Factories, the chief innovation of the industrial revolution, are cathedrals of productivity, built to shelter specialized processes and encourage the division of labor. Adam Smith, who illuminated their function on the first page of The Wealth of Nations, offered the celebrated example of a pin factory: "I have a seen a small manufactory… where ten men only were employed, and where some of them consequently performed two or three distinct operations. But the benefits of factories suggest their limitations. They are not reprogrammable: To make different products, a factory must retool with different machines. Thus, the first product shipped is much more expensive than the next million, and innovation is hobbled by need for capital expenditure and is never rapid.
Jessie Frazelle is the cofounder and chief product officer of the Oxide Computer Company. Before that, she worked on various parts of Linux, including containers, and the Go programming language. More online: A version of this article with embedded informational links is availble at https://queue.acm.org/detail.cfm?id 3430113
When you think about 3-D printing, chances are you think of little plastic doodads created by desktop devices like those made by MakerBot. Computing and printer giant HP wants you to think about metal. Today the company announced the Metal Jet printer, an industrial-scale 3-D printer that builds items not of plastic but of steel. HP is trying to change that. In 2016, it launched its Jet Fusion plastic 3-D printer, designed for mass production rather than one-off printing.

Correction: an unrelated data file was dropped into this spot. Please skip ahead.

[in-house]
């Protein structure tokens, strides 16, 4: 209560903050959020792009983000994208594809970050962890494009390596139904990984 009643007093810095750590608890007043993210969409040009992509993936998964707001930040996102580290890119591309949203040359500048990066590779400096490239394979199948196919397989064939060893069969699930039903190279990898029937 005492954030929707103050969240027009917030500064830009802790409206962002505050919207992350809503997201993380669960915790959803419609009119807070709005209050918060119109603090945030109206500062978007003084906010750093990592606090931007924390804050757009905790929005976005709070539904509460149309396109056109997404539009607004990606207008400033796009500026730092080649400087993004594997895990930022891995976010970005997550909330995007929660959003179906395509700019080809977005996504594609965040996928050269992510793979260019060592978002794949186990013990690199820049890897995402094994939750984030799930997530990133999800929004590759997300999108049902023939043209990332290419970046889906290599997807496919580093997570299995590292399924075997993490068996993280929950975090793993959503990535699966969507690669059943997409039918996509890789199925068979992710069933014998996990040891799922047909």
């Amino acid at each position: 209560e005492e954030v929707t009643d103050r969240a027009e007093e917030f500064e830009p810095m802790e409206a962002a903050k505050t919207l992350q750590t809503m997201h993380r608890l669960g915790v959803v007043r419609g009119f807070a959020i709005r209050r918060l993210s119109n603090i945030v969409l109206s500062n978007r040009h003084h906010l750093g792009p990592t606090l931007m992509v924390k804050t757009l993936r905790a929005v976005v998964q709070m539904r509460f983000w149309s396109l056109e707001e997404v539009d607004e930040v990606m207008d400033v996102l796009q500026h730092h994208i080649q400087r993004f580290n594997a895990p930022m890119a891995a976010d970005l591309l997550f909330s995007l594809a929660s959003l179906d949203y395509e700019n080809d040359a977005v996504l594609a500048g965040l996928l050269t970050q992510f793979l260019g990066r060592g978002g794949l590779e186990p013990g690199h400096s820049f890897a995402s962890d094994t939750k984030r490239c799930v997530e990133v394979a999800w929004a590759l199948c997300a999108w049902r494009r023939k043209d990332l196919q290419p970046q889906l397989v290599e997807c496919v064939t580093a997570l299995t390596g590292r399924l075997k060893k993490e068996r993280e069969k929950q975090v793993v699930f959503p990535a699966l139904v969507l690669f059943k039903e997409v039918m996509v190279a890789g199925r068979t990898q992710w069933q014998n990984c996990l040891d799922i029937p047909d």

A startup aimed at making metal 3D printing less complex and more accessible to design and manufacturing teams has garnered funding from BMW and other big-name companies as it prepares to emerge from stealth mode. Desktop Metal, based in Burlington, Mass., recently unveiled that it has raised $45 million in investments, with BMW Ventures, GV (formerly Google Ventures), and Lowe's Ventures contributing to the round. The new funding brings the total amount of equity raised by the company to $97 million since its founding in October 2015. Desktop Metal plans to use the funding to continue to develop its technology and scale production in anticipation of its official product launch later this year. Until then the company is remaining mum on the specifics of its technology, but not its overall mission, which is "to accelerate the adoption of metal 3D printing in manufacturing through the creation of innovative technology that produces complex parts at scale," said Ric Fulop, CEO and co-founder of Desktop Metal.
Over the last few decades, it has been making waves in many industries around the world. This describes the creation of an object by adding material to the object layer by layer. Throughout its history, additive manufacturing has gone by various names, inlcuding stereolithography, 3D layering, and 3D printing, but 3D printing is the best-known. So how do 3D printers work? The process of 3D printing begins by making a graphic model of the object to be printed.